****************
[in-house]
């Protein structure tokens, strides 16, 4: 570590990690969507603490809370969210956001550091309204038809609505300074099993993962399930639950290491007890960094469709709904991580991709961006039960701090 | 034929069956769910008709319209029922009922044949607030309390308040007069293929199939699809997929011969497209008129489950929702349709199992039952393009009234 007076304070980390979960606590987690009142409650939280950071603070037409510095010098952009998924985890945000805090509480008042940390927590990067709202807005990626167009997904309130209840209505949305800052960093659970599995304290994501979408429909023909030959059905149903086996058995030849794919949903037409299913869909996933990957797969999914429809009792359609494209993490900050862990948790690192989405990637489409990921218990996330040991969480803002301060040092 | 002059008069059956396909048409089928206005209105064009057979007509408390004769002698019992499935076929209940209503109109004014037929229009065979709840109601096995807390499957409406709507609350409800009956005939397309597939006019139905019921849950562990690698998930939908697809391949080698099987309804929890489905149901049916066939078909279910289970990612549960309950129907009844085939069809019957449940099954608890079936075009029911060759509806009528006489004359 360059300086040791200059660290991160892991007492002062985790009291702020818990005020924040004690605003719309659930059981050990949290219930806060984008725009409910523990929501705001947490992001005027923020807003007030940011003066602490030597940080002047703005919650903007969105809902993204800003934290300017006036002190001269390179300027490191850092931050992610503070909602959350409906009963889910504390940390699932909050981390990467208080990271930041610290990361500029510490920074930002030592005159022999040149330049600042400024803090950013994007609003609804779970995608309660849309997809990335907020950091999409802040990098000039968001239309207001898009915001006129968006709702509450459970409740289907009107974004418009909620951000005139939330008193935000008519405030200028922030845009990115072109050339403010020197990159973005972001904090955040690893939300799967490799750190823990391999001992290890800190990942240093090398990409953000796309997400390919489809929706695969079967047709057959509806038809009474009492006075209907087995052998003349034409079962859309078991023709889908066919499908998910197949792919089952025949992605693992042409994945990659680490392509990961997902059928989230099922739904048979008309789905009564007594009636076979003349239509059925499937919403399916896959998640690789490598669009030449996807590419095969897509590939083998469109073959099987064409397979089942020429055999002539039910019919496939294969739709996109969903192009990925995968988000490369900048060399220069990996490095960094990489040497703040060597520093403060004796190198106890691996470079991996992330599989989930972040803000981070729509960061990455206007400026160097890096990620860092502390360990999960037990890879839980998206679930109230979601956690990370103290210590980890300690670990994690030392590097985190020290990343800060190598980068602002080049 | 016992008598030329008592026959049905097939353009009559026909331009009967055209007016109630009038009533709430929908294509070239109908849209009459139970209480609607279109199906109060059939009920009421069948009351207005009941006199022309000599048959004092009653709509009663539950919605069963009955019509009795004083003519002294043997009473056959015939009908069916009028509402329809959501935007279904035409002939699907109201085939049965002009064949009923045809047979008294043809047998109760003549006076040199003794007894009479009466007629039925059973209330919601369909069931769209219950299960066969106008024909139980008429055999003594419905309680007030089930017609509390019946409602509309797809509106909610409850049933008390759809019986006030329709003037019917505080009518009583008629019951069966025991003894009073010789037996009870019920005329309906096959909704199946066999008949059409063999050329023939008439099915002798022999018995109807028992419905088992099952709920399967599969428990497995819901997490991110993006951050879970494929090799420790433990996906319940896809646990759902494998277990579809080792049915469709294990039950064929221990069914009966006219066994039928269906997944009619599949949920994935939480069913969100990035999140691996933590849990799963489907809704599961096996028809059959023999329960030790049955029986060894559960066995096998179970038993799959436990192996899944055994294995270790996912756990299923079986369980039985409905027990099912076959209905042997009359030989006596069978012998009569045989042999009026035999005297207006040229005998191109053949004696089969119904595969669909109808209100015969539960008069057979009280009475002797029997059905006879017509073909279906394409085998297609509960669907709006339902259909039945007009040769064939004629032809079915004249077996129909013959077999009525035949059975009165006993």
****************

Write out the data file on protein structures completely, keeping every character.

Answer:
[in-house]
């Protein structure tokens, strides 16, 4: 570590990690969507603490809370969210956001550091309204038809609505300074099993993962399930639950290491007890960094469709709904991580991709961006039960701090 | 034929069956769910008709319209029922009922044949607030309390308040007069293929199939699809997929011969497209008129489950929702349709199992039952393009009234 007076304070980390979960606590987690009142409650939280950071603070037409510095010098952009998924985890945000805090509480008042940390927590990067709202807005990626167009997904309130209840209505949305800052960093659970599995304290994501979408429909023909030959059905149903086996058995030849794919949903037409299913869909996933990957797969999914429809009792359609494209993490900050862990948790690192989405990637489409990921218990996330040991969480803002301060040092 | 002059008069059956396909048409089928206005209105064009057979007509408390004769002698019992499935076929209940209503109109004014037929229009065979709840109601096995807390499957409406709507609350409800009956005939397309597939006019139905019921849950562990690698998930939908697809391949080698099987309804929890489905149901049916066939078909279910289970990612549960309950129907009844085939069809019957449940099954608890079936075009029911060759509806009528006489004359 360059300086040791200059660290991160892991007492002062985790009291702020818990005020924040004690605003719309659930059981050990949290219930806060984008725009409910523990929501705001947490992001005027923020807003007030940011003066602490030597940080002047703005919650903007969105809902993204800003934290300017006036002190001269390179300027490191850092931050992610503070909602959350409906009963889910504390940390699932909050981390990467208080990271930041610290990361500029510490920074930002030592005159022999040149330049600042400024803090950013994007609003609804779970995608309660849309997809990335907020950091999409802040990098000039968001239309207001898009915001006129968006709702509450459970409740289907009107974004418009909620951000005139939330008193935000008519405030200028922030845009990115072109050339403010020197990159973005972001904090955040690893939300799967490799750190823990391999001992290890800190990942240093090398990409953000796309997400390919489809929706695969079967047709057959509806038809009474009492006075209907087995052998003349034409079962859309078991023709889908066919499908998910197949792919089952025949992605693992042409994945990659680490392509990961997902059928989230099922739904048979008309789905009564007594009636076979003349239509059925499937919403399916896959998640690789490598669009030449996807590419095969897509590939083998469109073959099987064409397979089942020429055999002539039910019919496939294969739709996109969903192009990925995968988000490369900048060399220069990996490095960094990489040497703040060597520093403060004796190198106890691996470079991996992330599989989930972040803000981070729509960061990455206007400026160097890096990620860092502390360990999960037990890879839980998206679930109230979601956690990370103290210590980890300690670990994690030392590097985190020290990343800060190598980068602002080049 | 016992008598030329008592026959049905097939353009009559026909331009009967055209007016109630009038009533709430929908294509070239109908849209009459139970209480609607279109199906109060059939009920009421069948009351207005009941006199022309000599048959004092009653709509009663539950919605069963009955019509009795004083003519002294043997009473056959015939009908069916009028509402329809959501935007279904035409002939699907109201085939049965002009064949009923045809047979008294043809047998109760003549006076040199003794007894009479009466007629039925059973209330919601369909069931769209219950299960066969106008024909139980008429055999003594419905309680007030089930017609509390019946409602509309797809509106909610409850049933008390759809019986006030329709003037019917505080009518009583008629019951069966025991003894009073010789037996009870019920005329309906096959909704199946066999008949059409063999050329023939008439099915002798022999018995109807028992419905088992099952709920399967599969428990497995819901997490991110993006951050879970494929090799420790433990996906319940896809646990759902494998277990579809080792049915469709294990039950064929221990069914009966006219066994039928269906997944009619599949949920994935939480069913969100990035999140691996933590849990799963489907809704599961096996028809059959023999329960030790049955029986060894559960066995096998179970038993799959436990192996899944055994294995270790996912756990299923079986369980039985409905027990099912076959209905042997009359030989006596069978012998009569045989042999009026035999005297207006040229005998191109053949004696089969119904595969669909109808209100015969539960008069057979009280009475002797029997059905006879017509073909279906394409085998297609509960669907709006339902259909039945007009040769064939004629032809079915004249077996129909013959077999009525035949059975009165006993």